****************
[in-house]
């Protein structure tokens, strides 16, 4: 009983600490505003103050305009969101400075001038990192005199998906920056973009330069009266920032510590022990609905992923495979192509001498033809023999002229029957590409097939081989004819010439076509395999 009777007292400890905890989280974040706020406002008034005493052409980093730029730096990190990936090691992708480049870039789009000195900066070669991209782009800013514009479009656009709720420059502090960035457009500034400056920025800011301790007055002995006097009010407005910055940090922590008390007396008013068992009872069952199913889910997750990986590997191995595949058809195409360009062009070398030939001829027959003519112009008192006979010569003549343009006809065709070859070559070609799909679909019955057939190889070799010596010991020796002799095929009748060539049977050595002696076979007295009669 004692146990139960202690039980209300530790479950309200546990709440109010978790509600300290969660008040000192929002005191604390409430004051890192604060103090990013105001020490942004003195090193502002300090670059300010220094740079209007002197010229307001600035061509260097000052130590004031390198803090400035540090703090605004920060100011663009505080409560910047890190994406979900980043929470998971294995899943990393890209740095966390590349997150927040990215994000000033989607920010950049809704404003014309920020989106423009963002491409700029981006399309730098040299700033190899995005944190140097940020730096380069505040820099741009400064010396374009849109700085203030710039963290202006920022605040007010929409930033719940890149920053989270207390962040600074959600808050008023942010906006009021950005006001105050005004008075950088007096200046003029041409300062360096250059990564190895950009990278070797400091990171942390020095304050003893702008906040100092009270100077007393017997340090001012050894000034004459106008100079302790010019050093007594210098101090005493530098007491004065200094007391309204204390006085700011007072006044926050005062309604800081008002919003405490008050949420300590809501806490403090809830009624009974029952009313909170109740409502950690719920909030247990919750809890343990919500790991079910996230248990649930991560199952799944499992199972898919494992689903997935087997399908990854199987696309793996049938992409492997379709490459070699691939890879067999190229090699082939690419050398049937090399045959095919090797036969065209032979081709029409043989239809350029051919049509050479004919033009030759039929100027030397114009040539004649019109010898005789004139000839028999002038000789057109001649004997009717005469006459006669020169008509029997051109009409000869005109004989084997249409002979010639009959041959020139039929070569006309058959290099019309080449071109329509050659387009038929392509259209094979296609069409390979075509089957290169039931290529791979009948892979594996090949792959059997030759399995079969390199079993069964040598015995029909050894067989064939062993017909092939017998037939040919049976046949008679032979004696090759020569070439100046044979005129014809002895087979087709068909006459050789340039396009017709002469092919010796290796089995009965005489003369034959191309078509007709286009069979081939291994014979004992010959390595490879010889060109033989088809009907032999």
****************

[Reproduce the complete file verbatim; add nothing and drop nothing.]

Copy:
[in-house]
């Protein structure tokens, strides 16, 4: 009983600490505003103050305009969101400075001038990192005199998906920056973009330069009266920032510590022990609905992923495979192509001498033809023999002229029957590409097939081989004819010439076509395999 009777007292400890905890989280974040706020406002008034005493052409980093730029730096990190990936090691992708480049870039789009000195900066070669991209782009800013514009479009656009709720420059502090960035457009500034400056920025800011301790007055002995006097009010407005910055940090922590008390007396008013068992009872069952199913889910997750990986590997191995595949058809195409360009062009070398030939001829027959003519112009008192006979010569003549343009006809065709070859070559070609799909679909019955057939190889070799010596010991020796002799095929009748060539049977050595002696076979007295009669 004692146990139960202690039980209300530790479950309200546990709440109010978790509600300290969660008040000192929002005191604390409430004051890192604060103090990013105001020490942004003195090193502002300090670059300010220094740079209007002197010229307001600035061509260097000052130590004031390198803090400035540090703090605004920060100011663009505080409560910047890190994406979900980043929470998971294995899943990393890209740095966390590349997150927040990215994000000033989607920010950049809704404003014309920020989106423009963002491409700029981006399309730098040299700033190899995005944190140097940020730096380069505040820099741009400064010396374009849109700085203030710039963290202006920022605040007010929409930033719940890149920053989270207390962040600074959600808050008023942010906006009021950005006001105050005004008075950088007096200046003029041409300062360096250059990564190895950009990278070797400091990171942390020095304050003893702008906040100092009270100077007393017997340090001012050894000034004459106008100079302790010019050093007594210098101090005493530098007491004065200094007391309204204390006085700011007072006044926050005062309604800081008002919003405490008050949420300590809501806490403090809830009624009974029952009313909170109740409502950690719920909030247990919750809890343990919500790991079910996230248990649930991560199952799944499992199972898919494992689903997935087997399908990854199987696309793996049938992409492997379709490459070699691939890879067999190229090699082939690419050398049937090399045959095919090797036969065209032979081709029409043989239809350029051919049509050479004919033009030759039929100027030397114009040539004649019109010898005789004139000839028999002038000789057109001649004997009717005469006459006669020169008509029997051109009409000869005109004989084997249409002979010639009959041959020139039929070569006309058959290099019309080449071109329509050659387009038929392509259209094979296609069409390979075509089957290169039931290529791979009948892979594996090949792959059997030759399995079969390199079993069964040598015995029909050894067989064939062993017909092939017998037939040919049976046949008679032979004696090759020569070439100046044979005129014809002895087979087709068909006459050789340039396009017709002469092919010796290796089995009965005489003369034959191309078509007709286009069979081939291994014979004992010959390595490879010889060109033989088809009907032999």